“The increase in the political risk from U.S. sanctions has caused some people to sell their positions in the company, but Nicaragua has been stable for ten months,” Child says in a telephone interview from Nicaragua.
“There haven’t been demonstrations, and the Sandinista party has taken control of things, if you like.”
Child notes that over the last year Condor has nearly doubled its land position in the country, and the government continues to permit projects. “The government identifies mining as a key part of the economy,” he says, adding that within one month of submitting permit applications for its two feeder pits in January, government representatives from three ministries all visited the project.
“The government couldn’t be more supportive,” Child says, adding that 100% of Condor’s staff is Nicaraguan, and that a public consultation in July 2018 drew 500 people from the local community, all of whom supported the project.
“It’s a mining community. La India was mined by Noranda back in the 1940s and 1950s, before it closed in 1956, so this former mining town wants the jobs back, and the community to return to its glory days, when it was a relatively rich community,” Child says. “We had 500 people on their feet saying ‘we want this mine, we want the jobs,’ so we have massive endorsement from the local community.”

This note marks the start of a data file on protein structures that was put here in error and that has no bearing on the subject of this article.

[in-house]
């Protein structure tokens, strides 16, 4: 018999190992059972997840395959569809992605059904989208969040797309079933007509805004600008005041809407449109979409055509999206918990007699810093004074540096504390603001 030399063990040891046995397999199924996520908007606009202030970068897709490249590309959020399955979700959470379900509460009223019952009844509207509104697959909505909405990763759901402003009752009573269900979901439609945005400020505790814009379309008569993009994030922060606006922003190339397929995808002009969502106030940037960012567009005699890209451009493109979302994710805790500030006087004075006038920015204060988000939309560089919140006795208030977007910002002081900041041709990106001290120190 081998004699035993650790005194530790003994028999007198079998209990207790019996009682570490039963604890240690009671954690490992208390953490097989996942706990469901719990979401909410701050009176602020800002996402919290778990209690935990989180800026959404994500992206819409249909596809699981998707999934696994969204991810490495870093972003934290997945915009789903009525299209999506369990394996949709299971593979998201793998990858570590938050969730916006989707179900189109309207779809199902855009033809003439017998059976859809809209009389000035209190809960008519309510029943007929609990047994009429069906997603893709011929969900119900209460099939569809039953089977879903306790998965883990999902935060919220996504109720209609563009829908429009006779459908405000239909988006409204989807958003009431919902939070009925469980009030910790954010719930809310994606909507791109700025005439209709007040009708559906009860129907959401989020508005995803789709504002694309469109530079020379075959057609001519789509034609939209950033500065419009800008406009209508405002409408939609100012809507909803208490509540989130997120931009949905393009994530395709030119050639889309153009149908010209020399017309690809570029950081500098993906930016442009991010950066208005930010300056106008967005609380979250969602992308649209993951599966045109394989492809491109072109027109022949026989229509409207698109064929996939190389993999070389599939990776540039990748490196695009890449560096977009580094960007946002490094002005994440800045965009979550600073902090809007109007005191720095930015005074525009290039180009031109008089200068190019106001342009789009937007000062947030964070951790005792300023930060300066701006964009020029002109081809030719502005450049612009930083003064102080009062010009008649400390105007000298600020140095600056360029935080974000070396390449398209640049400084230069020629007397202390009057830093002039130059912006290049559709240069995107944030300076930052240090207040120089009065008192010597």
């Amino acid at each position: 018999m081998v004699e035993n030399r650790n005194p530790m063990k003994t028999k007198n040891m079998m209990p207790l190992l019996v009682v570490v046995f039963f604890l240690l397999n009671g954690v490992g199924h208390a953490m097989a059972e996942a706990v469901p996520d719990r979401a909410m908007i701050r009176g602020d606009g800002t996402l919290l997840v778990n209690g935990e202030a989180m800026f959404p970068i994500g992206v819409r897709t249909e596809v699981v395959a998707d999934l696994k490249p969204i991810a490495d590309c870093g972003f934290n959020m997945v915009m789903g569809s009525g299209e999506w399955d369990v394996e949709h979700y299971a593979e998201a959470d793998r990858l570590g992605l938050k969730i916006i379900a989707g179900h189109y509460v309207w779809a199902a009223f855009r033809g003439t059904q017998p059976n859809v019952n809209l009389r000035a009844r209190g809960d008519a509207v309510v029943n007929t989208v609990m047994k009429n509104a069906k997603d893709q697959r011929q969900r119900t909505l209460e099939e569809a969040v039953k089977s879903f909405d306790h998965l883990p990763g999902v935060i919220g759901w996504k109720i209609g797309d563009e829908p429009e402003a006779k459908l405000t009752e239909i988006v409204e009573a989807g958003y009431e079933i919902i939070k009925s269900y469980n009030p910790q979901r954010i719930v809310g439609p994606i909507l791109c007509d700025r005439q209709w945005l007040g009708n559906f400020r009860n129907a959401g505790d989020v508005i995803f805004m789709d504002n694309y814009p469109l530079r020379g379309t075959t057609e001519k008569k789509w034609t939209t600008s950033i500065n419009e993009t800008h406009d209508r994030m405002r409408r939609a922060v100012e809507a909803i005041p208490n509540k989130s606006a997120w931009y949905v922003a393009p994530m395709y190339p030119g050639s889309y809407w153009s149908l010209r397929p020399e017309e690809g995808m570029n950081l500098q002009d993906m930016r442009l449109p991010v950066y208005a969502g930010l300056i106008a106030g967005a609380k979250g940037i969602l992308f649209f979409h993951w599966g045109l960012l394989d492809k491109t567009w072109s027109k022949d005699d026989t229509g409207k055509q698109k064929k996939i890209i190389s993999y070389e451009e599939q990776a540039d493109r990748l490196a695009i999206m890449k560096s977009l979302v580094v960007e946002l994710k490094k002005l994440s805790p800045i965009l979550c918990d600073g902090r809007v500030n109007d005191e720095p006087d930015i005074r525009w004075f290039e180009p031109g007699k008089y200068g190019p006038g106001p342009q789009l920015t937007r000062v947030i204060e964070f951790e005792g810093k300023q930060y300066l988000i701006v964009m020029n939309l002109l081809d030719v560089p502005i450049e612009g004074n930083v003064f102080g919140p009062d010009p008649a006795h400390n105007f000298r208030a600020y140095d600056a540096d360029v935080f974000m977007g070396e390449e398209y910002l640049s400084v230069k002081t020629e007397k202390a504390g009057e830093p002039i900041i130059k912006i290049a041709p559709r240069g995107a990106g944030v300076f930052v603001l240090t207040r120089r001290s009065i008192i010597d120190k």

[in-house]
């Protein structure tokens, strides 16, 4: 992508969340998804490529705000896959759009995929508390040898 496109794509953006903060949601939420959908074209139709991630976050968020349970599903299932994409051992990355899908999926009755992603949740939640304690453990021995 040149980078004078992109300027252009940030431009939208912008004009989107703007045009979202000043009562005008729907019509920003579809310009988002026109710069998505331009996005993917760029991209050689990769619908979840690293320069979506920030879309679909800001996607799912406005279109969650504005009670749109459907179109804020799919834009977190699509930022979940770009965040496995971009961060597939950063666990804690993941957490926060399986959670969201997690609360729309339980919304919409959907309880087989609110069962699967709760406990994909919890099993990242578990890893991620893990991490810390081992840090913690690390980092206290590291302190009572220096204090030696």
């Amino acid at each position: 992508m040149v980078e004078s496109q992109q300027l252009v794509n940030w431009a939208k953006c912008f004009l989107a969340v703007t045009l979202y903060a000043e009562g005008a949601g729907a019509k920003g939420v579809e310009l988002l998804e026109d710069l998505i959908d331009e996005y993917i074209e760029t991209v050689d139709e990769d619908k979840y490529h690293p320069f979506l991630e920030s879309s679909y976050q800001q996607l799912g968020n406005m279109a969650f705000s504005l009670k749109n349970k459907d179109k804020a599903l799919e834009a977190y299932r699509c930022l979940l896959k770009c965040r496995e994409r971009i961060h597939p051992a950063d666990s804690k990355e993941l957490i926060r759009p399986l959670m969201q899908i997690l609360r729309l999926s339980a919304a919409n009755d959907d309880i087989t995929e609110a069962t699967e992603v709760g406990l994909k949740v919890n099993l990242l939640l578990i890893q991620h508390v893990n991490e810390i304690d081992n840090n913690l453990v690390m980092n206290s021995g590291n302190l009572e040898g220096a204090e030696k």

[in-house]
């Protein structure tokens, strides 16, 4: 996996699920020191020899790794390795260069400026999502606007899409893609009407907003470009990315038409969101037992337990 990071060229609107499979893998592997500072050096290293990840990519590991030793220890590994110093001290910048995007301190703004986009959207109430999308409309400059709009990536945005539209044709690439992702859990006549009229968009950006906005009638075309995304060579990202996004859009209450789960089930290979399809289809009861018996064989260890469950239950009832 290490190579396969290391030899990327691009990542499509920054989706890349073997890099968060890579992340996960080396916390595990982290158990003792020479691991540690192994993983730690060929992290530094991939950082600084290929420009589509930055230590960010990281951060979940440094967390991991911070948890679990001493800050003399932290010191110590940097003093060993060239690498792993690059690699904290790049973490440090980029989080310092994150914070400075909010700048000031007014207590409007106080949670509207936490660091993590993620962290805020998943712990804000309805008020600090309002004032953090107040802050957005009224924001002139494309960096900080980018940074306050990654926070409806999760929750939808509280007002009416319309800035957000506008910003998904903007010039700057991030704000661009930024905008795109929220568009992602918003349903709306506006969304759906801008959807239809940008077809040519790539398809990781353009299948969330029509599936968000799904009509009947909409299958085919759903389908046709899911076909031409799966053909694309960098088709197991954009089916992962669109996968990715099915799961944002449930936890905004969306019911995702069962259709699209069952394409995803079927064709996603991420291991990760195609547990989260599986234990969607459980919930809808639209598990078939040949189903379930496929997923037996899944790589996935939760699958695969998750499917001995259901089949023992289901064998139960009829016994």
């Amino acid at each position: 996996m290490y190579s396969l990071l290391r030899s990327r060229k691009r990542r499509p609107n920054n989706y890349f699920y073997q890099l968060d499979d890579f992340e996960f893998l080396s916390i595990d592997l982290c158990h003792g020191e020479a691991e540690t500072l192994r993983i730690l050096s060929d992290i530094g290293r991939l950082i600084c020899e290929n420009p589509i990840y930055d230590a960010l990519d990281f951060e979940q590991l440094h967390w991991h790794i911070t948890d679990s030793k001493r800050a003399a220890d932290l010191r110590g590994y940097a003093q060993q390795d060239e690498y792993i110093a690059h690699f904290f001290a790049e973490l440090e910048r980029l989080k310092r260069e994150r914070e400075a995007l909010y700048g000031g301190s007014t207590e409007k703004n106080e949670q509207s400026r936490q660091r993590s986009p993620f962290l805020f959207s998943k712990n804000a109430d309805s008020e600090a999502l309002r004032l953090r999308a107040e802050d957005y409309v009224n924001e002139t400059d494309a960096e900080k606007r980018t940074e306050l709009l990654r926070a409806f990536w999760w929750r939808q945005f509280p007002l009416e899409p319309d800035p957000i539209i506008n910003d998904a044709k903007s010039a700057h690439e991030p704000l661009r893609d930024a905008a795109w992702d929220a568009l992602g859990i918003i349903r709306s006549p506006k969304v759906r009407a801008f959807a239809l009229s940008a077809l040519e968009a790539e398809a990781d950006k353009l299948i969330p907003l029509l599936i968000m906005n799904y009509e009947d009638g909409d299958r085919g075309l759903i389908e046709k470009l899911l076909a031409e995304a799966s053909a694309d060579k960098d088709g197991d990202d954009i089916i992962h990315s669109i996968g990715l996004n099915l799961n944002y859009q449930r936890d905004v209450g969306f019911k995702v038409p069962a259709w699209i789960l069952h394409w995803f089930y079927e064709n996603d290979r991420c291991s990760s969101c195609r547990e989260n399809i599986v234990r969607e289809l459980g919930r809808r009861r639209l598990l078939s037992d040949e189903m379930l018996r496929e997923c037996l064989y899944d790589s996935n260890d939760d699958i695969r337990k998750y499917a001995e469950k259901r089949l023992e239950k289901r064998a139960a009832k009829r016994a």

The company is working on meeting some of the conditions it received in January for permitting the La India pit and a 2,800-tonne-per-day processing plant. Condor has to fully engineer the designs on the tailings storage facility, for example, and the government must sign off on them, as well as finish a hydrology study.
It also has to buy 6 sq. km of land around the project, and continue working on environmental impact assessments (EIA) for the two feeder pits. Condor plans to submit the documents before year-end.
“It took us three years to get the main permit, we had some stop and start. We redesigned it. It wasn’t straightforward, but I think with these two feeder pits, we’ve already permitted the main infrastructure for the mine, so it should be straightforward.”
(This story first appeared in the August 5 edition of The Northern Miner)